Getting Involved in Developing Features for ArchivesSpace

One of the advantages of using ArchivesSpace is that it supports a range of archival functions, from accessioning to processing to preservation to public access. These functions are supported through a variety of features in the application. Features may be something as big as the new assessment module or as small as changing the location of a button on a form. As you would expect, there are always additional features that could be included, or ways to make existing features better. Our development catalog ( includes information on many features the ArchivesSpace community has requested or considered over time.

ArchivesSpace membership dues support ongoing maintenance and upgrades for the application, as well as much of the most complex or highly prioritized feature development requested by the community. But we are always looking for community members interested in contributing additional features to the application, whether by developing the features themselves or subsidizing targeted development. Feature development for a community-supported application like ArchivesSpace can be very rewarding, as it will not only improve the ArchivesSpace you use, but also potentially benefit many people outside your institution and offer the opportunity to collaborate with other users. If you are considering developing a feature for ArchivesSpace, on your own or by contracting with a developer, we strongly encourage you to consider early in your project whether the wider community could benefit as well.

When thinking about feature development for ArchivesSpace, we think it’s useful to consider a few questions:

  • What is the feature? Does it fit within the expected functionality for an archives information management application like ArchivesSpace?
  • How common is the need for the feature, and how much agreement is there on your idea for the way to meet that need?
  • Do you have a specification that lays out in detail how the feature should work and what it should look like? Has there been community involvement in writing the specification?
  • Are you referring to any particular standards, archival or otherwise, when designing your feature?
  • Is this feature most appropriate for the core code of ArchivesSpace, a custom build, or a plugin?

The last question requires some understanding of the different options for development for the ArchivesSpace application, which we lay out below.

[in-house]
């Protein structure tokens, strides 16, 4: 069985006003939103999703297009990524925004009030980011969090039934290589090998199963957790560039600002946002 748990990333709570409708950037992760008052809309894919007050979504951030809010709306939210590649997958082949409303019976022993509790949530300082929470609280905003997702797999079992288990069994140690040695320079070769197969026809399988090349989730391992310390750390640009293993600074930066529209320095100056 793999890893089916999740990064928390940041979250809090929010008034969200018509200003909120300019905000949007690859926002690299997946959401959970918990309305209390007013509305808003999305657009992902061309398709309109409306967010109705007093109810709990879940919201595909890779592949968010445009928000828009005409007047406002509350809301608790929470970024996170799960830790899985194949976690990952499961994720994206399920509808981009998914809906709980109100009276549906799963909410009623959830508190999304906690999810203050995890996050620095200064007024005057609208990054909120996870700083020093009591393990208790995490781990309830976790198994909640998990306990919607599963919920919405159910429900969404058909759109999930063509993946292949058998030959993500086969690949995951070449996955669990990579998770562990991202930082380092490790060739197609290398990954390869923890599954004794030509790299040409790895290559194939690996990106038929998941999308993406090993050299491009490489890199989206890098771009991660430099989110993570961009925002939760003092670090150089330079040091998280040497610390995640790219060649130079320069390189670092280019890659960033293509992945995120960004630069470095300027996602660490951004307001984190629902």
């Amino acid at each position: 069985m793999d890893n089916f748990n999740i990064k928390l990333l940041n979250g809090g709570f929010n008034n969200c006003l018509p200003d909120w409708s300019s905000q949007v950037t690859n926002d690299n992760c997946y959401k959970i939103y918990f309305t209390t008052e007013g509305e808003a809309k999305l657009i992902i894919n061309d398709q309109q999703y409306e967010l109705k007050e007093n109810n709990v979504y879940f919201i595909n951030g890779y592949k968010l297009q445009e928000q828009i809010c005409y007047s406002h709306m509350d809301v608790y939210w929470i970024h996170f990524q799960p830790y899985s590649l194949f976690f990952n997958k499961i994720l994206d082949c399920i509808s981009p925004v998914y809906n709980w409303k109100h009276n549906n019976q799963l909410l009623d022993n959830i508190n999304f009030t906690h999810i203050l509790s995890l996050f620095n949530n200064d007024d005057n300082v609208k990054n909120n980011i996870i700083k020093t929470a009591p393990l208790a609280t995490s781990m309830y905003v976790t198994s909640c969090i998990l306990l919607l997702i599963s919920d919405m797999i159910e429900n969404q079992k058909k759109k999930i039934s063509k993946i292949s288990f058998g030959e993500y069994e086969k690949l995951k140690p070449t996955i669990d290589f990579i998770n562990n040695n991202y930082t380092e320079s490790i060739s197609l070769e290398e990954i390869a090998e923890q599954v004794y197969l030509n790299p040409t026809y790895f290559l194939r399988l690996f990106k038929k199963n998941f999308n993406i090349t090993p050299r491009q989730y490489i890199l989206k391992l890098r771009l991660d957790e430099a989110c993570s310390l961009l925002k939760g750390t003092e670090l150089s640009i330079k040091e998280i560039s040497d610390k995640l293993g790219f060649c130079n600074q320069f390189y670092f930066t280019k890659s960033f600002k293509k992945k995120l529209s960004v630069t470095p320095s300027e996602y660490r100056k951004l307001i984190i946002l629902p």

1. Developing for the core code of ArchivesSpace

The ArchivesSpace core code is the code underlying the distribution version of ArchivesSpace. It is what it is included in a standard download of the application. The core code consists of all the functionality that has been generally agreed upon as essential to the ArchivesSpace application and developed up to the present time. It is maintained by the ArchivesSpace program and supported through the dues paid by ArchivesSpace members.

When developing a new feature, there are a number of advantages to developing it for inclusion in the core code, including:

  • Supporting the feature and ensuring compatibility with later versions of the application will become the ArchivesSpace program’s responsibility.
  • Making the feature available to your own users will not require deviating from the standard distribution of the application; you will be able to take advantage of upgrades to the ArchivesSpace application as others would.
  • Everyone in the community will be able to use the feature (your custom build may only be accessible to you and some IT providers do not support or frown upon the use of plugins).
  • Because ArchivesSpace is used by so many in the archival community, your feature may help guide and solidify archival practice in the area it supports.

There are some disadvantages to developing for the core code, including:

  • Your code must meet community standards.
  • You will not have complete control over when the feature is first made available since the ArchivesSpace program determines the release schedule for ArchivesSpace.